REPORTING · 24th April 2014
There were two authors at the Kitimat Public Library on Sunday, April 13th as a part of the BC Book Prizes tour. Both are up for BC Book Prizes award. Ashley Little and Jesse Donaldson came to read from their works, and entertain a small crowd of Kitimat residents. This is the 10th year the BC Book Prizes tour has come to Kitimat.
Little has two books which are up for prizes. The one she was reading from is called: ‘The New Normal’ and it is up for the Heila A. Egoff Children’s Literature Prize.
“It’s a young adult novel about a 16 year old girl, growing up in Calgary and she’s losing her hair,” said Little. “She has a rare condition called alopecia. It’s an auto immune disorder which sometimes comes on with stress and it comes on to her after the death of her twin sisters. She’s dealing with this grief, her parents grief, navigating her way through high school and losing her hair.”
This story was based on a short story which won a competition in the Okanogan in 2008. The judges felt this story sounded like the first chapter to a novel so she finished it.
Little got her Bachelor of Creative arts at the University of Victoria and is doing a masters in creative writing in the University of the Okanogan. She advised aspiring authors to practice, be persistent and patient.
She told us the recognition is good after all of the hard work. Her other novel up for award is ‘Anatomy of a Girl Gang’ for the Ethel Wilson Book Prize.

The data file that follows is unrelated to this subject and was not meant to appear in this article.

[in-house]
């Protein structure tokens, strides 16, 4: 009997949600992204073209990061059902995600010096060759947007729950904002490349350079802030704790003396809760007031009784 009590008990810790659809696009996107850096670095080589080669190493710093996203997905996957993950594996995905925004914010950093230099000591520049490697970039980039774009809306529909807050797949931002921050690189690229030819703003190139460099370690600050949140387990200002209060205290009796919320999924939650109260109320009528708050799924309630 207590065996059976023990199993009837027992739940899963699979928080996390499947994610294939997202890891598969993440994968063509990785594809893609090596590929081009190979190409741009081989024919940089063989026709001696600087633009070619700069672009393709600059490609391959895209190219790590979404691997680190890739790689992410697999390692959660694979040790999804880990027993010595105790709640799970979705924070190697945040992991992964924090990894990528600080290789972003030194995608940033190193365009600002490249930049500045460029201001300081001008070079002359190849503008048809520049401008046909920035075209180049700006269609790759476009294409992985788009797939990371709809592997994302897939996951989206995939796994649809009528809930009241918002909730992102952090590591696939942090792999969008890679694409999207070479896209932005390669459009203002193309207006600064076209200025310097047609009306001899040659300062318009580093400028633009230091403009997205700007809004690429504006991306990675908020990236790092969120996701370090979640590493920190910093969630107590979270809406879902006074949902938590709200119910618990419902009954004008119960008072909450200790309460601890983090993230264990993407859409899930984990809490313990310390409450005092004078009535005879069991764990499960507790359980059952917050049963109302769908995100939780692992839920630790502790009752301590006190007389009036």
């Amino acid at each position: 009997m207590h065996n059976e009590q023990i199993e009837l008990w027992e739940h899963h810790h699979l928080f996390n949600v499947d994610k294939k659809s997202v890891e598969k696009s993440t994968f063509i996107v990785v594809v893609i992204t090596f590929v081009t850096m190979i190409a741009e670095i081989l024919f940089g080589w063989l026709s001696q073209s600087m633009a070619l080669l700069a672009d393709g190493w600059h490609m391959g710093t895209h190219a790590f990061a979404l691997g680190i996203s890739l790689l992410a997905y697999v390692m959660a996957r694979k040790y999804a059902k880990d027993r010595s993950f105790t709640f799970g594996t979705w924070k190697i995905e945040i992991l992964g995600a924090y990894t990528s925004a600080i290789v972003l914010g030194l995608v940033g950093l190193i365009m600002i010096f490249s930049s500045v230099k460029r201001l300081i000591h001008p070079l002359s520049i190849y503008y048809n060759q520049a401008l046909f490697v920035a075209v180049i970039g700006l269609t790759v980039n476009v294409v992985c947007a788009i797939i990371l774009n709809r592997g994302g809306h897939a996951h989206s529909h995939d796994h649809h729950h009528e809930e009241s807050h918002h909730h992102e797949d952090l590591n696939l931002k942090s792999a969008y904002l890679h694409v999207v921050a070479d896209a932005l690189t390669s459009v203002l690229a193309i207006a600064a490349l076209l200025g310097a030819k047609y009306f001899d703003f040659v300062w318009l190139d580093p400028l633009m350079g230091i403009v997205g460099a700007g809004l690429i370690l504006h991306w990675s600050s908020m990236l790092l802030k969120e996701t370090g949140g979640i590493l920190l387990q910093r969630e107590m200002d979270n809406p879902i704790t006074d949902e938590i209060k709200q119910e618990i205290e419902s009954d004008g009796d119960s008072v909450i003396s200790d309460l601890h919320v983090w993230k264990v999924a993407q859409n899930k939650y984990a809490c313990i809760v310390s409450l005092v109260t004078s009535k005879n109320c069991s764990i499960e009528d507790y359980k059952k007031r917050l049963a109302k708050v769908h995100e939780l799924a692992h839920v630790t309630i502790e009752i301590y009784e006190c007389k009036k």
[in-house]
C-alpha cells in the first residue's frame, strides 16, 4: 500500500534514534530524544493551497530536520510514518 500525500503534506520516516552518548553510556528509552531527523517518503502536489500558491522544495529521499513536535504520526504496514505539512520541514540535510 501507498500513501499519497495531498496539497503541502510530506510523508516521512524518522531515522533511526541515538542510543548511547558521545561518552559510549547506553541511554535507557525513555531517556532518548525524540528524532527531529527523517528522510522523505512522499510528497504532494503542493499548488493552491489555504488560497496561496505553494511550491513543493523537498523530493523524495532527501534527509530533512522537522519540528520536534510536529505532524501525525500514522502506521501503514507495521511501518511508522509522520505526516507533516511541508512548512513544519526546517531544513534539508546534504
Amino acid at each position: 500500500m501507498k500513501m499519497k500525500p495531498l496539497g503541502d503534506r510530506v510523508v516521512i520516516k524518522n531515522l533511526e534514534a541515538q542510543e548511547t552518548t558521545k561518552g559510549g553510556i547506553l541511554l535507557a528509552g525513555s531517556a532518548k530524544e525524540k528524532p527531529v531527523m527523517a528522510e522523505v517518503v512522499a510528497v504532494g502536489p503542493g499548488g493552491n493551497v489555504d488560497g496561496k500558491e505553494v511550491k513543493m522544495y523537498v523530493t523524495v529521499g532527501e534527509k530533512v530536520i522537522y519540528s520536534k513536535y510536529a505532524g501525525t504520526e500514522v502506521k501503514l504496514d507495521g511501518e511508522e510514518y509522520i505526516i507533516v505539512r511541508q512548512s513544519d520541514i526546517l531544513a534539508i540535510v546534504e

Donaldson is up for the Bill Duthie Booksellers’ Choice Award for his book, ‘This Day in Vancouver.’ Donaldson is a journalist who has written for the Tyee Magazine and several other magazines.
“It’s a little history book essentially, it’s like a day at a time in the city of Vancouver primarily but it’s also the history of the lower mainland of BC by extension. It’s not just Vancouver. Every day of the year has it’s own page and each page has a historical anecdote from some time in the last 130 years of history. They’re presented chronologically from January 1st to December 31st with an emphasis on the weird little things you may not have heard about,” said Donaldson.
He told us, for example, this past week, in BC History, in the 1970s, the Province lowered the legal drinking age to 19. This was something which had not happened in the history of Canada. This changed a lot of things in the province. His favourite story is that two BC residents have been attacked by sharks.
Three years of research went into the book. It started as an internet project and turned into a book deal. The book is in its second printing. People around the province are interested in the book.
“Perhaps this day in Kitimat is the next installment,” said Donaldson. “It’s interesting to see this juxtaposition of nature and industry kind of stacked on one another. […] I would like to look more into what gives this place its identity and look into its archives and see how it’s grown and evolved.”